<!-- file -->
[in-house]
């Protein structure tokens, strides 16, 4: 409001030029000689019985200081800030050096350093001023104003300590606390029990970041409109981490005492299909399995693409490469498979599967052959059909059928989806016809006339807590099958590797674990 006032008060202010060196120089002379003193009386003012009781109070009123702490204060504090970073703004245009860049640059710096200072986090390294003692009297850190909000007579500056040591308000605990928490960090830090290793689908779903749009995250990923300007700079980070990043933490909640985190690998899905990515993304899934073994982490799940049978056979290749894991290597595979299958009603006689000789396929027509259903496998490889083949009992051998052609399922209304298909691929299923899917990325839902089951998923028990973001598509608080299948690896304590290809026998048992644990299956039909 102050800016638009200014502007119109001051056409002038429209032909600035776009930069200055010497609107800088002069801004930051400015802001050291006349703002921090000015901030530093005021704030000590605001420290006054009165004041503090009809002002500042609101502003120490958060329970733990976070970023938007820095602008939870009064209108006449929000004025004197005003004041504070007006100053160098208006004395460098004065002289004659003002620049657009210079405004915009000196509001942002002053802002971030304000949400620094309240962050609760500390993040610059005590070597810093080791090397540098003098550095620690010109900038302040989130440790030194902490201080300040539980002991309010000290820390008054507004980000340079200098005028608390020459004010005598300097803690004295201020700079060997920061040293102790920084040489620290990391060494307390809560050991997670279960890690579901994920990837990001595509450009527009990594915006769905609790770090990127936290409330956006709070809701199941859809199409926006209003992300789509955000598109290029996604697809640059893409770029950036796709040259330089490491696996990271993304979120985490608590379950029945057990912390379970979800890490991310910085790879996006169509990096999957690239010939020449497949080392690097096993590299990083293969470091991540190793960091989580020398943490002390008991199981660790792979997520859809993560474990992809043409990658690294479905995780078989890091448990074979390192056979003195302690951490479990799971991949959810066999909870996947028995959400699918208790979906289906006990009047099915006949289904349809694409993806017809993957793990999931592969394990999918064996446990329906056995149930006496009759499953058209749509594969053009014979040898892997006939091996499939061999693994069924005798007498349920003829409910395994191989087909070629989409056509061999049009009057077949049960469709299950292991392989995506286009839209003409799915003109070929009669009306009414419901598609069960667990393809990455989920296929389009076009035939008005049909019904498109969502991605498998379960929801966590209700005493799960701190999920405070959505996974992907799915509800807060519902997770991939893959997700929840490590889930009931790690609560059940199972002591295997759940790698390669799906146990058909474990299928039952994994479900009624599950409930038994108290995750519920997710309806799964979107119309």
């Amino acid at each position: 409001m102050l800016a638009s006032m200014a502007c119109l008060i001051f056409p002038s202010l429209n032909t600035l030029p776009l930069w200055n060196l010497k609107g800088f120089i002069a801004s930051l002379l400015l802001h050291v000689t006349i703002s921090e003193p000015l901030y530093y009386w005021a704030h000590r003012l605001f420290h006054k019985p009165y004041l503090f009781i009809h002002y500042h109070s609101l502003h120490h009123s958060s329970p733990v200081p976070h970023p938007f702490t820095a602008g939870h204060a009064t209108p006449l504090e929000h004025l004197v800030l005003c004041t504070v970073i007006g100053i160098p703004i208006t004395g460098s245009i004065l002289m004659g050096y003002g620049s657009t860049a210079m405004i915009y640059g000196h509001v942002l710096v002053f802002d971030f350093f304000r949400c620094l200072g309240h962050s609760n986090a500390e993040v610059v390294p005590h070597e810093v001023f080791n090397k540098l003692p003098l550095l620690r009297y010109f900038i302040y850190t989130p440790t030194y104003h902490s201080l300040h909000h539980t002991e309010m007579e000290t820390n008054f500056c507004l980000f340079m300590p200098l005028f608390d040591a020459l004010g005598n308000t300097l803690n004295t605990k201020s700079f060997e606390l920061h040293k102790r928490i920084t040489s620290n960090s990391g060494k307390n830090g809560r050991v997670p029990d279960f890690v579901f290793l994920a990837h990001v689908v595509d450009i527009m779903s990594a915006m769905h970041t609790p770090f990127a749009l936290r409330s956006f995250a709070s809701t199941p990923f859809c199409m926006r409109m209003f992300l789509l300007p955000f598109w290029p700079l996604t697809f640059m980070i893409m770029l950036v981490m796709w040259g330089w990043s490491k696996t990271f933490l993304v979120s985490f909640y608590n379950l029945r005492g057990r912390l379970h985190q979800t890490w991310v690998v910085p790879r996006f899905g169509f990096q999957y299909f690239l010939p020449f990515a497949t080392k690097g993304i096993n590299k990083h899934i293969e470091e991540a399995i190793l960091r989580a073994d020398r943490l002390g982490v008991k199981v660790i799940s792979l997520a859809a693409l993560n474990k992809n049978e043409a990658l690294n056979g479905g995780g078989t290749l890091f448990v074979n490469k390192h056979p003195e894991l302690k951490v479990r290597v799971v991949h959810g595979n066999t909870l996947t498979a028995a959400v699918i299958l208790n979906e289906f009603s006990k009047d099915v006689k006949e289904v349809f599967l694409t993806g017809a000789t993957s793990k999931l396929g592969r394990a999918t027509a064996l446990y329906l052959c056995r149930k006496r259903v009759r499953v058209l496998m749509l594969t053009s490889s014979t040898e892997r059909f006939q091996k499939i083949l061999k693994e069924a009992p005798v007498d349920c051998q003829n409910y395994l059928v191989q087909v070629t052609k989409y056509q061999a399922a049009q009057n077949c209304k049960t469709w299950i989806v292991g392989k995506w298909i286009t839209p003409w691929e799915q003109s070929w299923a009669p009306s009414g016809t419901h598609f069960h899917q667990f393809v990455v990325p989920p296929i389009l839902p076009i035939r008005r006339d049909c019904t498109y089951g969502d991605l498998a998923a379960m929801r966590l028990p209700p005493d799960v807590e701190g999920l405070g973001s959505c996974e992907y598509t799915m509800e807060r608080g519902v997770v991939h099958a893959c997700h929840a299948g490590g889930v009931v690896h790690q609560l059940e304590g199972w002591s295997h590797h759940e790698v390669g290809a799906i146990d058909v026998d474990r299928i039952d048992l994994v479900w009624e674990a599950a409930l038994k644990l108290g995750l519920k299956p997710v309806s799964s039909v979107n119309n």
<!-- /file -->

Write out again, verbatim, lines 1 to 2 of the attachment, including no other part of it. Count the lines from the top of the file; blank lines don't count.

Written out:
[in-house]
């Protein structure tokens, strides 16, 4: 409001030029000689019985200081800030050096350093001023104003300590606390029990970041409109981490005492299909399995693409490469498979599967052959059909059928989806016809006339807590099958590797674990 006032008060202010060196120089002379003193009386003012009781109070009123702490204060504090970073703004245009860049640059710096200072986090390294003692009297850190909000007579500056040591308000605990928490960090830090290793689908779903749009995250990923300007700079980070990043933490909640985190690998899905990515993304899934073994982490799940049978056979290749894991290597595979299958009603006689000789396929027509259903496998490889083949009992051998052609399922209304298909691929299923899917990325839902089951998923028990973001598509608080299948690896304590290809026998048992644990299956039909 102050800016638009200014502007119109001051056409002038429209032909600035776009930069200055010497609107800088002069801004930051400015802001050291006349703002921090000015901030530093005021704030000590605001420290006054009165004041503090009809002002500042609101502003120490958060329970733990976070970023938007820095602008939870009064209108006449929000004025004197005003004041504070007006100053160098208006004395460098004065002289004659003002620049657009210079405004915009000196509001942002002053802002971030304000949400620094309240962050609760500390993040610059005590070597810093080791090397540098003098550095620690010109900038302040989130440790030194902490201080300040539980002991309010000290820390008054507004980000340079200098005028608390020459004010005598300097803690004295201020700079060997920061040293102790920084040489620290990391060494307390809560050991997670279960890690579901994920990837990001595509450009527009990594915006769905609790770090990127936290409330956006709070809701199941859809199409926006209003992300789509955000598109290029996604697809640059893409770029950036796709040259330089490491696996990271993304979120985490608590379950029945057990912390379970979800890490991310910085790879996006169509990096999957690239010939020449497949080392690097096993590299990083293969470091991540190793960091989580020398943490002390008991199981660790792979997520859809993560474990992809043409990658690294479905995780078989890091448990074979390192056979003195302690951490479990799971991949959810066999909870996947028995959400699918208790979906289906006990009047099915006949289904349809694409993806017809993957793990999931592969394990999918064996446990329906056995149930006496009759499953058209749509594969053009014979040898892997006939091996499939061999693994069924005798007498349920003829409910395994191989087909070629989409056509061999049009009057077949049960469709299950292991392989995506286009839209003409799915003109070929009669009306009414419901598609069960667990393809990455989920296929389009076009035939008005049909019904498109969502991605498998379960929801966590209700005493799960701190999920405070959505996974992907799915509800807060519902997770991939893959997700929840490590889930009931790690609560059940199972002591295997759940790698390669799906146990058909474990299928039952994994479900009624599950409930038994108290995750519920997710309806799964979107119309």